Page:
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Youth entrepreneurship in Sri Lanka and the use of digital concepts

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Madura Thiwanka Pathirana

The National Human Development Report 2014 (NHDR) for Sri Lanka has mentioned that Sri Lanka’s economy is in a state of transition, where higher dependency is placed on the power and productivity of the youth in the country. Which means that the youth needs to play a crucial role for the development of the country and its economy. This article, discusses youth entrepreneurship and the use of digital management aspects to grab opportunities in the Sri Lankan market place. 

After 2009, Sri Lanka had a higher economic growth, which had been recorded as one of the best performing economies in South East Asia. The positive relationship between economic growth and entrepreneurship needs to be coupled with the advantages of economic opportunities that are available. (NHDR, 2014).

In Sri Lanka, there are many disparities that affect young people, such as the lack of higher education opportunities, the absence of decent working environments, along with many other social issues (NHDR, 2014). If these disparities are answered by the key policymakers, the youth will be motivated to have a genuine interest in entrepreneurship. 

According to the Department of Labour 3% of the Sri Lankan working population have engaged in a business ownership which can be considered as an entrepreneurship. In comparison to other South Asian economies this is very low as Thailand has nearly 30%. These statistics indicate the status of young entrepreneurs in the country and the gap in performance. 

Despite the numerous negative sociocultural and economic factors, Sri Lanka still has youth who are interested in entrepreneurship. Many of them consider self-employment their ideal job, and while some of them would consider business as a career option. Although, only a few of them eventually go on to start their own businesses, it is from theses few that go on to start their innovation that young tech entrepreneurs, will emerge.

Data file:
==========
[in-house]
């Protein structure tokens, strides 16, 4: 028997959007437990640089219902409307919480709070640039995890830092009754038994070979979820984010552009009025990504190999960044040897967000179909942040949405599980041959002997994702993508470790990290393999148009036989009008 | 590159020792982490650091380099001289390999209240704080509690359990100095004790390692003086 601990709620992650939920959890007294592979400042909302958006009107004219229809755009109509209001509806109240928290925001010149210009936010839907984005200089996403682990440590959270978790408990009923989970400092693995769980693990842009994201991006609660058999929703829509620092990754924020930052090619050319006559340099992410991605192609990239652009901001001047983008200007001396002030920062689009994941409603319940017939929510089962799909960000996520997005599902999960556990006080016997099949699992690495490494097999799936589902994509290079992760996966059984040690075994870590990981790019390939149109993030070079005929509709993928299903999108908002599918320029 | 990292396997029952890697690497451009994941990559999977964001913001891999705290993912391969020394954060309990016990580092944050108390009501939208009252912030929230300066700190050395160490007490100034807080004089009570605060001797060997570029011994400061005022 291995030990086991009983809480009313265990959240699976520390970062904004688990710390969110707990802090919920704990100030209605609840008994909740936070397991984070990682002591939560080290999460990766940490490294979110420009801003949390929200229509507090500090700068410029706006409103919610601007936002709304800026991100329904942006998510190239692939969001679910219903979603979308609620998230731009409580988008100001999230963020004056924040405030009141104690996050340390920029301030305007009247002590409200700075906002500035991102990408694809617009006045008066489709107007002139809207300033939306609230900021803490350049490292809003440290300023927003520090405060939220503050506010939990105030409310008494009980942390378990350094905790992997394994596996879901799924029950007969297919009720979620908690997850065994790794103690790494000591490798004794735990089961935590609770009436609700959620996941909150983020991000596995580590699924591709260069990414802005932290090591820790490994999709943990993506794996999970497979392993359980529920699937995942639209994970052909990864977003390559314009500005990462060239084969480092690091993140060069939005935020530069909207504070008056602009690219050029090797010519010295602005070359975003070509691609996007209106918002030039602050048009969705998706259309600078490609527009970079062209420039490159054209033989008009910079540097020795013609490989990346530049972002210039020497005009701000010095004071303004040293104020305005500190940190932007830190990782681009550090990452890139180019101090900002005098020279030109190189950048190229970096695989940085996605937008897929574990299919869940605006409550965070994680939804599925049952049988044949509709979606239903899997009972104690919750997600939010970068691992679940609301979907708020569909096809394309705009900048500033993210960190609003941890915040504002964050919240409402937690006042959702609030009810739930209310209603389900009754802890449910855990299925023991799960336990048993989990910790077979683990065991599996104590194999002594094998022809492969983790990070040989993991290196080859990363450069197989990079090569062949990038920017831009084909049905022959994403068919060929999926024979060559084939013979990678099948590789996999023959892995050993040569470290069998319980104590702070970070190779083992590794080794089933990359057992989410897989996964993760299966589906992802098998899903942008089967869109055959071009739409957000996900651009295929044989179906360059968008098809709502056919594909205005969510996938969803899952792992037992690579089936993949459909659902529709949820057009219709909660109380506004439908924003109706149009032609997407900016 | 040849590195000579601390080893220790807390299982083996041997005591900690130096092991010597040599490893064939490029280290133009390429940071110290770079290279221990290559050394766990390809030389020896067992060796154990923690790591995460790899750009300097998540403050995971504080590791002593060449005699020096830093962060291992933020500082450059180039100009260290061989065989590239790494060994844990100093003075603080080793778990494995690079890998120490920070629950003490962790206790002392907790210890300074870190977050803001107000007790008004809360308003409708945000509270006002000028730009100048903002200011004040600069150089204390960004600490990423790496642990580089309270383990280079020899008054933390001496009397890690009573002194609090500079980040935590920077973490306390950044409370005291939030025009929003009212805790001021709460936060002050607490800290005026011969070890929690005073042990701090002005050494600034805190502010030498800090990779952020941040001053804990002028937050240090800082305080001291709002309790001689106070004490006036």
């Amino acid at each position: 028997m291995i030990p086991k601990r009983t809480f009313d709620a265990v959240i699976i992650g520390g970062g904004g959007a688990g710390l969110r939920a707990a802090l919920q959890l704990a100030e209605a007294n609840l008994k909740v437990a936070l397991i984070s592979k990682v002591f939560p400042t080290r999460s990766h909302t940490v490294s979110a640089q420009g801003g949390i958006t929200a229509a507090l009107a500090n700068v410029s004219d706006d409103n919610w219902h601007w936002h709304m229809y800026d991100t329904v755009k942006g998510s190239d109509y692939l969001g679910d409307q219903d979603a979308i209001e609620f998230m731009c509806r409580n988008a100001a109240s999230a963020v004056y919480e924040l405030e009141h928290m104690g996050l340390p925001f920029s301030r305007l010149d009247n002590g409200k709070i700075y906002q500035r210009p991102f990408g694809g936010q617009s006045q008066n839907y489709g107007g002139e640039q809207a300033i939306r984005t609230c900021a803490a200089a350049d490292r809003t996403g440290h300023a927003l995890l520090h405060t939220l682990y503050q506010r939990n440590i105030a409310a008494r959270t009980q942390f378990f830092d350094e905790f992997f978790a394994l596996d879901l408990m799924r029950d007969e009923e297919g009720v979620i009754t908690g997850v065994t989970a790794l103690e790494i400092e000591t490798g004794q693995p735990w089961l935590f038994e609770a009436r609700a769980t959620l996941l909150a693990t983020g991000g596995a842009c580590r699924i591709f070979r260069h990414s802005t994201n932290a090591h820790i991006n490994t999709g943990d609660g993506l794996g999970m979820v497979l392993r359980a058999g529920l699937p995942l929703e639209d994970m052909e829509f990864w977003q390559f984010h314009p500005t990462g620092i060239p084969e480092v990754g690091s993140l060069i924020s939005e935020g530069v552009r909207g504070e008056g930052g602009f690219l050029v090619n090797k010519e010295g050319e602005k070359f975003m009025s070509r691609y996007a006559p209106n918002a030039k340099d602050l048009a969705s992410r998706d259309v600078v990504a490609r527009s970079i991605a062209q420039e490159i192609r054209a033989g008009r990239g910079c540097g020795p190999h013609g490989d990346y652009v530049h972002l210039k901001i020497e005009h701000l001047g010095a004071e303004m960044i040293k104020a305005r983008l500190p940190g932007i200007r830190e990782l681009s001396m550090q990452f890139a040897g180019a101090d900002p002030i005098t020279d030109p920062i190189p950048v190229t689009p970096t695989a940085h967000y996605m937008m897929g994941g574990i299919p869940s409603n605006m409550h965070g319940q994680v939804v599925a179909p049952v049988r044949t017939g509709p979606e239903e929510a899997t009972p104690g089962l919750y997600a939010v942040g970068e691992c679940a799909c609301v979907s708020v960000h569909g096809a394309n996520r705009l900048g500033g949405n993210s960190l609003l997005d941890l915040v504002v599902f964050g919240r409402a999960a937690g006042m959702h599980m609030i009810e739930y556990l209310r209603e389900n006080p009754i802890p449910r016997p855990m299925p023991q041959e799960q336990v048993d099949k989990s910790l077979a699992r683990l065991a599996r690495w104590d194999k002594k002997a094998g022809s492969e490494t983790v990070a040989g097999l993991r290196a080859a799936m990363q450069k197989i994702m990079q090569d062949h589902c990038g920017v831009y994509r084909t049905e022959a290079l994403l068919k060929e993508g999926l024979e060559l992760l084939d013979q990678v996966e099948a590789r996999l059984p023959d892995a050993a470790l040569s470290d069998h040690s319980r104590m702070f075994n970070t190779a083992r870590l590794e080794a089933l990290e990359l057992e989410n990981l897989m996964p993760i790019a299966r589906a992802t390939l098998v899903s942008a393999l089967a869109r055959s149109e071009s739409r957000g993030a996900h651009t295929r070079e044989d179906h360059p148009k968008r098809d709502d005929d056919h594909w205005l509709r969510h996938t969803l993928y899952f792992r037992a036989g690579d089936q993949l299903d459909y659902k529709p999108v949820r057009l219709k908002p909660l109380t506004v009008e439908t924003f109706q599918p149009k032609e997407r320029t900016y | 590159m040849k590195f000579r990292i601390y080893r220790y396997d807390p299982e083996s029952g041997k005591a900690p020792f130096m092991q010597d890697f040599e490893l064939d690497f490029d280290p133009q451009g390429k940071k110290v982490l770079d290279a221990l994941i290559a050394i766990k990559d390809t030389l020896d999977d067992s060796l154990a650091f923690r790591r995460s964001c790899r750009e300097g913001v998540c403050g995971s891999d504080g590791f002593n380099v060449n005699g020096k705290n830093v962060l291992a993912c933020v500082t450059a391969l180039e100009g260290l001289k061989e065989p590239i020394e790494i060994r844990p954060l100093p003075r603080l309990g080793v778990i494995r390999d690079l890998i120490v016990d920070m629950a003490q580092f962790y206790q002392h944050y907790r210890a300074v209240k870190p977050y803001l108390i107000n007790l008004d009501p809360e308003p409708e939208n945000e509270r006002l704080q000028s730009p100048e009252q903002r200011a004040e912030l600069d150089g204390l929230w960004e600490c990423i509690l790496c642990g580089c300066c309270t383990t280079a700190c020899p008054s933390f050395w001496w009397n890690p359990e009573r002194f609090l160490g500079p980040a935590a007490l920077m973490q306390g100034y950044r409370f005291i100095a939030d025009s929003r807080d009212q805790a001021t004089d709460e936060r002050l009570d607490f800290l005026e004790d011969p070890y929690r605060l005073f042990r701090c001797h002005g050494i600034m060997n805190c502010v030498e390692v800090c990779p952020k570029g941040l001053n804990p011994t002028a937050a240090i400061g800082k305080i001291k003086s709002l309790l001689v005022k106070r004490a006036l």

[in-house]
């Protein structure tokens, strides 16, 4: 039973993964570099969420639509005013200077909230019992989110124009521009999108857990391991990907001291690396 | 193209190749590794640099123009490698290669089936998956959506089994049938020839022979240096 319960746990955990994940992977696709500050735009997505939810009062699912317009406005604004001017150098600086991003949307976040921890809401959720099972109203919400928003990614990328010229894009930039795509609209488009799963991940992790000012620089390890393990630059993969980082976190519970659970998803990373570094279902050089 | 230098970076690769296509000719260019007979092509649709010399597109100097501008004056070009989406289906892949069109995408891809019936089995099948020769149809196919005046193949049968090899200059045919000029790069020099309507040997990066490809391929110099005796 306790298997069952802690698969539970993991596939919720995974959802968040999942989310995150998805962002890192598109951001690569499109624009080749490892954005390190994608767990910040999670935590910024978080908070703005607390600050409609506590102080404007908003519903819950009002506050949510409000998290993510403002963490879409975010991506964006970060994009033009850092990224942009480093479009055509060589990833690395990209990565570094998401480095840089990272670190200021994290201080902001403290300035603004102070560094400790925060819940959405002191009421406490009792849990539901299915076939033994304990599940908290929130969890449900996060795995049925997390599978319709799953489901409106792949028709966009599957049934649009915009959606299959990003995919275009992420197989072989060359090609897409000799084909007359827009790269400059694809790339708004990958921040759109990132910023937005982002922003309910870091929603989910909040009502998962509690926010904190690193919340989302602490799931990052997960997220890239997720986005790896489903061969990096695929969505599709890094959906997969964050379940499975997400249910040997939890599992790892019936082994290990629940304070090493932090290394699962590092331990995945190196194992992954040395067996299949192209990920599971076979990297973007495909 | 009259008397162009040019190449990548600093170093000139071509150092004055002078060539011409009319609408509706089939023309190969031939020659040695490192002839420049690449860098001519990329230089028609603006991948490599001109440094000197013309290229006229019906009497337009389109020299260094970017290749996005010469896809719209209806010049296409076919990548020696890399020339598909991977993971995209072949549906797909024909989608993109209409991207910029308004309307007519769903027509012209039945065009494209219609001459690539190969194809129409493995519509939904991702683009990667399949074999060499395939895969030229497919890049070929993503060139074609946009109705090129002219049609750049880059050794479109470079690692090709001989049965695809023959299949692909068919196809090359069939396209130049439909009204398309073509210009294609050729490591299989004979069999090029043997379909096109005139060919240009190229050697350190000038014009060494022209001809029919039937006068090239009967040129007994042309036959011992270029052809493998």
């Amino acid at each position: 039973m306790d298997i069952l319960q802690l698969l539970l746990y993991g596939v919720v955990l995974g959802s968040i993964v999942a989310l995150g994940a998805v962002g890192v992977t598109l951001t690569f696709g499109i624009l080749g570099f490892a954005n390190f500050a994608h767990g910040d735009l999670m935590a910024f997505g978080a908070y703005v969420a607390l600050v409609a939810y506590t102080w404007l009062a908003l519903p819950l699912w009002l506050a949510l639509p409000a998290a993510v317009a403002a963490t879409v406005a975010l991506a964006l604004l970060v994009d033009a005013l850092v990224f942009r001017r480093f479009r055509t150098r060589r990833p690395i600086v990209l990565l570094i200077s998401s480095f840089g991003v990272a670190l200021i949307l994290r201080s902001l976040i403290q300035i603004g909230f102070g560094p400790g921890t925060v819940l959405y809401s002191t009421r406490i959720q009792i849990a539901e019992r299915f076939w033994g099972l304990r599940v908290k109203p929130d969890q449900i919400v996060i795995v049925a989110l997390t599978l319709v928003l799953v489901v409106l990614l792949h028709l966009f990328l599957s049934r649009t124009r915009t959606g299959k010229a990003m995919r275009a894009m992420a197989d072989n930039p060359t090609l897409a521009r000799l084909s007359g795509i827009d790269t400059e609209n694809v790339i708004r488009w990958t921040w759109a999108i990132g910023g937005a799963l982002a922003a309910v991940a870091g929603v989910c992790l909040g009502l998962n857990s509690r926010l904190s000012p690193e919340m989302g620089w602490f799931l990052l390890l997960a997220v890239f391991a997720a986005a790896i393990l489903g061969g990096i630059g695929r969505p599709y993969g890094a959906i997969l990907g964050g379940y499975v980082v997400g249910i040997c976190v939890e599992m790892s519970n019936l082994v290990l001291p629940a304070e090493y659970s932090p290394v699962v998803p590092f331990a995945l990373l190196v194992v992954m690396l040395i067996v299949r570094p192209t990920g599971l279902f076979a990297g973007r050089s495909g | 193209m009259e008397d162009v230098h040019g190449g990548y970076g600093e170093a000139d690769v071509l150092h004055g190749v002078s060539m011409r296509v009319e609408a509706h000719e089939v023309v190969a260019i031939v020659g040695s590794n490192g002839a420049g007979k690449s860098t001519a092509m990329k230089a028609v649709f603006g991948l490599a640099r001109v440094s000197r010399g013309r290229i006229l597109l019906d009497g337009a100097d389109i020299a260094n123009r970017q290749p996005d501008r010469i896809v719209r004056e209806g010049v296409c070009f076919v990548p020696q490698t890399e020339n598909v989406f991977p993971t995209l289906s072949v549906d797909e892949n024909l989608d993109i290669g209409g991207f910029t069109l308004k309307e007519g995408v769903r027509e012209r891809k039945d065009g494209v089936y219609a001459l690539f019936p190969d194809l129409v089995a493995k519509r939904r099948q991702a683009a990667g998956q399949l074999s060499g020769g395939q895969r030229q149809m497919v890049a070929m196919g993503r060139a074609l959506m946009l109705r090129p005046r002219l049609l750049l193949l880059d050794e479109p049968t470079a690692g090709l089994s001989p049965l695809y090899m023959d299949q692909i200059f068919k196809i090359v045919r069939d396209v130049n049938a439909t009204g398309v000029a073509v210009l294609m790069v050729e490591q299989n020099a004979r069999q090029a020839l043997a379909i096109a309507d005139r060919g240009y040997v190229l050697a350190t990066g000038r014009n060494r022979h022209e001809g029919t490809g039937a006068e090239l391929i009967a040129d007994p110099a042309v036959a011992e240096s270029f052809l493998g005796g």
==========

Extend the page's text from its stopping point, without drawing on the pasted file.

Digital concepts are growing at a higher rate by creating more economic opportunities. When it comes to the penetration rates of the Internet and mobile usage in Sri Lanka, it has a higher growth rate. These digital concepts need to be utilised as a medium to find economic opportunities and new knowledge. In Sri Lanka, many young people are coming up with innovative concepts with the combination of digital concepts to hit market gaps, such as online selling platforms, online travel, booking and learning solutions which is a very good trend to hit the long term economic objectives of the country. 

Millennials in Sri Lanka are addicted to technology. This addiction needs to be used as a driving force for innovation in this interconnected world for better economic development. Digital skills of the youth in Sri Lanka are emerging with a mix of analytical skills and artificial intelligence which will change entrepreneurship concepts to a new era of profit making. The youth are now preparing to face tomorrow’s digital economy and grab the opportunities that come along with it.

Although digital concepts are being utilised by young entrepreneurs in Sri Lanka, there seems to be a lack in support to help them kick-start their concepts. This either leads to slow progression of their idea or they tend to completely move away from entrepreneurship all together. Backbone support means availability of low cost IT facilities, and IT knowledge and financial support for entrepreneurial ideas. Furthermore, IT-based entrepreneurships are not promoted as much in the Sri Lankan education system. Though the school curriculum was updated with certain changes, more development is yet to be seen in the youth mindset. However, there is hope and we should appreciate the changes made by the policy makers. 

In conclusion, it is advised that these digital trends are used to anchor the youth mind, which will therefore reduce youth unemployment in the country. Policymakers in the country can use the concept of digital entrepreneurship as an alternative for youth unemployment. 

(Disclaimer: UNLOCKED is a space for Sri Lankan youth to express their views and opinions on development with the aim of creating positive change in the world. The views expressed in the blogs are solely those of the authors. UNDP Sri Lanka and Daily FT does not represent or endorse the views expressed in these blogs. Read more about the UNLOCKED initiative www.lk.undp.org.)

(The writer is a senior lecturer for an international campus in Sri Lanka and is the Head of the Business Management Division. He schooled in Anuradhapura Central College and his first degree was obtained in 2011 from Staffordshire University UK. In 2015, he has completed his MBA from Cardiff Metropolitan University. In 2014, he started his own business based on the Sri Lankan Travel and Tourism Industry. Moreover, he is currently reading for a doctorate from the University of Wales.)

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